Monday, April 21, 2008

Common Blue Violets

This "shrinking" violet is acting shy, trying to hide behind a couple of blades of grass in my sunny side lawn. ;-)

But don't be fooled. This innocent-looking blossom (less than an inch across) is trying to take over! But it's OK, as long as it stays OUT of my gardens!

Common blue violets (Viola papilionacea). are among the first plants to bloom in spring. Now, how could anyone NOT be impressed by that?

As a gardener, I think I’m supposed to hate them because they're invasive. But I don't. After all, blue violets are symbols of love and faithfulness. In fact, florist shops at one time sold tons of violets on Valentines Day. So what is there to hate?

And for you trivia buffs: the blooms you see here are actually sterile.

The problem are the inconspicuous flowers no one notices later in the season, which are self pollinating and open when their tiny, round, black seeds are ready to drop. Violets also multiply through underground rhizomes. So, yes, I do sometimes have to kick a few out my gardens. But that's not a difficult task.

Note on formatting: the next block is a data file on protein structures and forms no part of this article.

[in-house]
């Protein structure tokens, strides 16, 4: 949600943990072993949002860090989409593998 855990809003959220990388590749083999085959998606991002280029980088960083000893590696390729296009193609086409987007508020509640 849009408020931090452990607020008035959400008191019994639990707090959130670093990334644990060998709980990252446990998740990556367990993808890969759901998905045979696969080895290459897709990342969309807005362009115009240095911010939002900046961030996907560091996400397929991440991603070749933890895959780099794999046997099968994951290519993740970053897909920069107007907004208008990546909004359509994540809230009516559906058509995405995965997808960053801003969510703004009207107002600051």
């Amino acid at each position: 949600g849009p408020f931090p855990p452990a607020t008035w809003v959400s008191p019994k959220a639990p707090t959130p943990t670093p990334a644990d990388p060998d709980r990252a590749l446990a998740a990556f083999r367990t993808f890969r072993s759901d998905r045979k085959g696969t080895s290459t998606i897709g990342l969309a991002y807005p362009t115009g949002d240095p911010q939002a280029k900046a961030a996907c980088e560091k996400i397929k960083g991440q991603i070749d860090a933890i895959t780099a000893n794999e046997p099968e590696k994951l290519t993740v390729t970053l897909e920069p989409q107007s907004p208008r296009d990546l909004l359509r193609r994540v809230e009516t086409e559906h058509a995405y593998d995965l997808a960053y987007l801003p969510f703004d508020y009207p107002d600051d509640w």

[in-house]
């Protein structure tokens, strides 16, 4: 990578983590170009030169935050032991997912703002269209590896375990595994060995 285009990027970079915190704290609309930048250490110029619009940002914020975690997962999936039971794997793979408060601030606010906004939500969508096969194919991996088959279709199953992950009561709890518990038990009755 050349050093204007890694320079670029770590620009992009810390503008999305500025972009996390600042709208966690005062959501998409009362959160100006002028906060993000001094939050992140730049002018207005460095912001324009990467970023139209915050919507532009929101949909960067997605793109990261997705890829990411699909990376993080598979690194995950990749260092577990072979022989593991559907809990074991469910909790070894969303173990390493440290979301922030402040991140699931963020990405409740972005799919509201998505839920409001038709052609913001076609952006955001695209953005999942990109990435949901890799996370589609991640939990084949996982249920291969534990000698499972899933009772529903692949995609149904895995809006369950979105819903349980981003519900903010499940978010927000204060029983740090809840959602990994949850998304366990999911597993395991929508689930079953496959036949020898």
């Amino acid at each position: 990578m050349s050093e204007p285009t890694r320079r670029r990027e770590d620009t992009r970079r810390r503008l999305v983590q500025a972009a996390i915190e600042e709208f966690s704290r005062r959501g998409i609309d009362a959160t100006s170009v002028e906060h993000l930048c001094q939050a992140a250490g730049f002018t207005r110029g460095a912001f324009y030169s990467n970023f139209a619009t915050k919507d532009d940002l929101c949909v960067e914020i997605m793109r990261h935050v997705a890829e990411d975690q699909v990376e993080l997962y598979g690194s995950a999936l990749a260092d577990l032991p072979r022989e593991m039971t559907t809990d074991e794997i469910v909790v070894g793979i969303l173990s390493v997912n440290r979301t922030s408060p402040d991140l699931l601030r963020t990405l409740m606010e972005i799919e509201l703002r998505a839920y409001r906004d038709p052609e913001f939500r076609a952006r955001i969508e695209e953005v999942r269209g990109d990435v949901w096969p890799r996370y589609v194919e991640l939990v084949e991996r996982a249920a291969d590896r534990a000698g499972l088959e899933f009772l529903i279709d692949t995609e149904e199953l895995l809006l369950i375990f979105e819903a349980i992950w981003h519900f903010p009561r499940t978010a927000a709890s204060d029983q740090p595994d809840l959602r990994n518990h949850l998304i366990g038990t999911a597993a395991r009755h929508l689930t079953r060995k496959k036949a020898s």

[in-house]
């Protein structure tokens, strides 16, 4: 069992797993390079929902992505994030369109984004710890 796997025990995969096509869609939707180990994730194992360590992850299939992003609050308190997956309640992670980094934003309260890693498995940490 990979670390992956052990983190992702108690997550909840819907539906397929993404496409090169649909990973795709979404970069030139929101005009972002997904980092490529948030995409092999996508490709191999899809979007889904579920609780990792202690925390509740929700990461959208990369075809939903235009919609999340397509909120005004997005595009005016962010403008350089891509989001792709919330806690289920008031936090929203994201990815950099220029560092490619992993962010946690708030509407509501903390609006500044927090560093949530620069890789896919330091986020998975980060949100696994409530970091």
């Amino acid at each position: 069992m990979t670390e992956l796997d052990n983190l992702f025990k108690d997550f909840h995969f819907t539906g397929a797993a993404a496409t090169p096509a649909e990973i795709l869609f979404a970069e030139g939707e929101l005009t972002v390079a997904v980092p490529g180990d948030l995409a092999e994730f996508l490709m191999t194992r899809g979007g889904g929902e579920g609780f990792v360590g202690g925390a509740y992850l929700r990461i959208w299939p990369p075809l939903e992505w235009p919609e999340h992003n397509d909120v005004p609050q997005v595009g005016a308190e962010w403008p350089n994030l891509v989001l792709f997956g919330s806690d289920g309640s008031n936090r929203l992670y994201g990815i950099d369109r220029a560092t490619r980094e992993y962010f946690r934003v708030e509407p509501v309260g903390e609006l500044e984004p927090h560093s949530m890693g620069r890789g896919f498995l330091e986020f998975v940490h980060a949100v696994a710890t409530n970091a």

But they can multiply all they want in my lawn. This is a patch in my shady back lawn.


dot said...

We have a few on our lawn but they don't see to be spreading much. Your's are beautiful!

Small City Scenes said...

The bright colors of Spring. Love it!!

Tom said...

I think Violets are a beautiful flowers..

I was sure I had a poem about Violets... the one I was thinking I could not find but I did come across this one.


Violet's inviolate
She shrinks away
By the time she's ready
To butter her cup
Another Daisy's gone by.

Kim said...

These little darlings are beautiful.

Brittany Kalaj Margulieux said...

I never knew that about violets.

Prettier than grass, huh? haha

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East Gwillimbury is a rural town less than an hour north of Toronto, Canada's largest city. My family calls me CameraGirl because I take my camera with me wherever I go.